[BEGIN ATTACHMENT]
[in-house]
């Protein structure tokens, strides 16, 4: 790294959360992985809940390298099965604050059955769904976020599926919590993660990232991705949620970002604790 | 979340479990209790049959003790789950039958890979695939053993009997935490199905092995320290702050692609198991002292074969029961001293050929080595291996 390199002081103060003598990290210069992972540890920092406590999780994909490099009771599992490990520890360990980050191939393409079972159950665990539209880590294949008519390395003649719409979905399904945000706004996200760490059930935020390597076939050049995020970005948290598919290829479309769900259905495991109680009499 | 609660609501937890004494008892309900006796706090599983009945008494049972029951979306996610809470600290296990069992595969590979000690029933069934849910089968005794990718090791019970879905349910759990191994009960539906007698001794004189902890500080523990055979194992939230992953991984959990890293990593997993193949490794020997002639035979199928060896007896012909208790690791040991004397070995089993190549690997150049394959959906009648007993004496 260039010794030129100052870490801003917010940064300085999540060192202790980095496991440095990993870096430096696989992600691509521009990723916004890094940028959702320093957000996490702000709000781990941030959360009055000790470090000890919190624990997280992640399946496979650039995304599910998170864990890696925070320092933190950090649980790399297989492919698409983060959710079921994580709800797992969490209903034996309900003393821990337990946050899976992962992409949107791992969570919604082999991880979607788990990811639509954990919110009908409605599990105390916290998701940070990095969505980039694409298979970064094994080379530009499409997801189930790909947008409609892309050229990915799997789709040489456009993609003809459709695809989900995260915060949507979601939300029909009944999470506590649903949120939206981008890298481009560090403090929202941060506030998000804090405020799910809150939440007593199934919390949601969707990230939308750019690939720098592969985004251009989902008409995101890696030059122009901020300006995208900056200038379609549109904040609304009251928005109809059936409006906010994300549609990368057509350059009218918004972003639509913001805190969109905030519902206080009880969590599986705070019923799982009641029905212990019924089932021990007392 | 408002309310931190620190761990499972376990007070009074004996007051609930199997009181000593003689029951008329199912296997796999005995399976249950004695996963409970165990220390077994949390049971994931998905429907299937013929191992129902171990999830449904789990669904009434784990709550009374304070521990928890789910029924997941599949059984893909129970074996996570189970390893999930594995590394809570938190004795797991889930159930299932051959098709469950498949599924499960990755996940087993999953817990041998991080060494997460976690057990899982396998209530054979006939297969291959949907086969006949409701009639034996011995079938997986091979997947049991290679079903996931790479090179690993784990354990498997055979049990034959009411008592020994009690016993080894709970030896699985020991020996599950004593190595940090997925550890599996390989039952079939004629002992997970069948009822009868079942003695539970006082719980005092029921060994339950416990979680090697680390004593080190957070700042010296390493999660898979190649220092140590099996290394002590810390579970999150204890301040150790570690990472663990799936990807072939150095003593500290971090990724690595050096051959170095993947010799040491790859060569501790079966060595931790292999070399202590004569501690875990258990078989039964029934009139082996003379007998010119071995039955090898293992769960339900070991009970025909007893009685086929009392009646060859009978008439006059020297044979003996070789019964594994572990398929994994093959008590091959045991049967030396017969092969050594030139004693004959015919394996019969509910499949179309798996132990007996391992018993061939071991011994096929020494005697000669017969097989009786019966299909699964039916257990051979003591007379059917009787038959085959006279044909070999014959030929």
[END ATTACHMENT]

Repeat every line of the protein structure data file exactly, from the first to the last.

[in-house]
């Protein structure tokens, strides 16, 4: 790294959360992985809940390298099965604050059955769904976020599926919590993660990232991705949620970002604790 | 979340479990209790049959003790789950039958890979695939053993009997935490199905092995320290702050692609198991002292074969029961001293050929080595291996 390199002081103060003598990290210069992972540890920092406590999780994909490099009771599992490990520890360990980050191939393409079972159950665990539209880590294949008519390395003649719409979905399904945000706004996200760490059930935020390597076939050049995020970005948290598919290829479309769900259905495991109680009499 | 609660609501937890004494008892309900006796706090599983009945008494049972029951979306996610809470600290296990069992595969590979000690029933069934849910089968005794990718090791019970879905349910759990191994009960539906007698001794004189902890500080523990055979194992939230992953991984959990890293990593997993193949490794020997002639035979199928060896007896012909208790690791040991004397070995089993190549690997150049394959959906009648007993004496 260039010794030129100052870490801003917010940064300085999540060192202790980095496991440095990993870096430096696989992600691509521009990723916004890094940028959702320093957000996490702000709000781990941030959360009055000790470090000890919190624990997280992640399946496979650039995304599910998170864990890696925070320092933190950090649980790399297989492919698409983060959710079921994580709800797992969490209903034996309900003393821990337990946050899976992962992409949107791992969570919604082999991880979607788990990811639509954990919110009908409605599990105390916290998701940070990095969505980039694409298979970064094994080379530009499409997801189930790909947008409609892309050229990915799997789709040489456009993609003809459709695809989900995260915060949507979601939300029909009944999470506590649903949120939206981008890298481009560090403090929202941060506030998000804090405020799910809150939440007593199934919390949601969707990230939308750019690939720098592969985004251009989902008409995101890696030059122009901020300006995208900056200038379609549109904040609304009251928005109809059936409006906010994300549609990368057509350059009218918004972003639509913001805190969109905030519902206080009880969590599986705070019923799982009641029905212990019924089932021990007392 | 408002309310931190620190761990499972376990007070009074004996007051609930199997009181000593003689029951008329199912296997796999005995399976249950004695996963409970165990220390077994949390049971994931998905429907299937013929191992129902171990999830449904789990669904009434784990709550009374304070521990928890789910029924997941599949059984893909129970074996996570189970390893999930594995590394809570938190004795797991889930159930299932051959098709469950498949599924499960990755996940087993999953817990041998991080060494997460976690057990899982396998209530054979006939297969291959949907086969006949409701009639034996011995079938997986091979997947049991290679079903996931790479090179690993784990354990498997055979049990034959009411008592020994009690016993080894709970030896699985020991020996599950004593190595940090997925550890599996390989039952079939004629002992997970069948009822009868079942003695539970006082719980005092029921060994339950416990979680090697680390004593080190957070700042010296390493999660898979190649220092140590099996290394002590810390579970999150204890301040150790570690990472663990799936990807072939150095003593500290971090990724690595050096051959170095993947010799040491790859060569501790079966060595931790292999070399202590004569501690875990258990078989039964029934009139082996003379007998010119071995039955090898293992769960339900070991009970025909007893009685086929009392009646060859009978008439006059020297044979003996070789019964594994572990398929994994093959008590091959045991049967030396017969092969050594030139004693004959015919394996019969509910499949179309798996132990007996391992018993061939071991011994096929020494005697000669017969097989009786019966299909699964039916257990051979003591007379059917009787038959085959006279044909070999014959030929």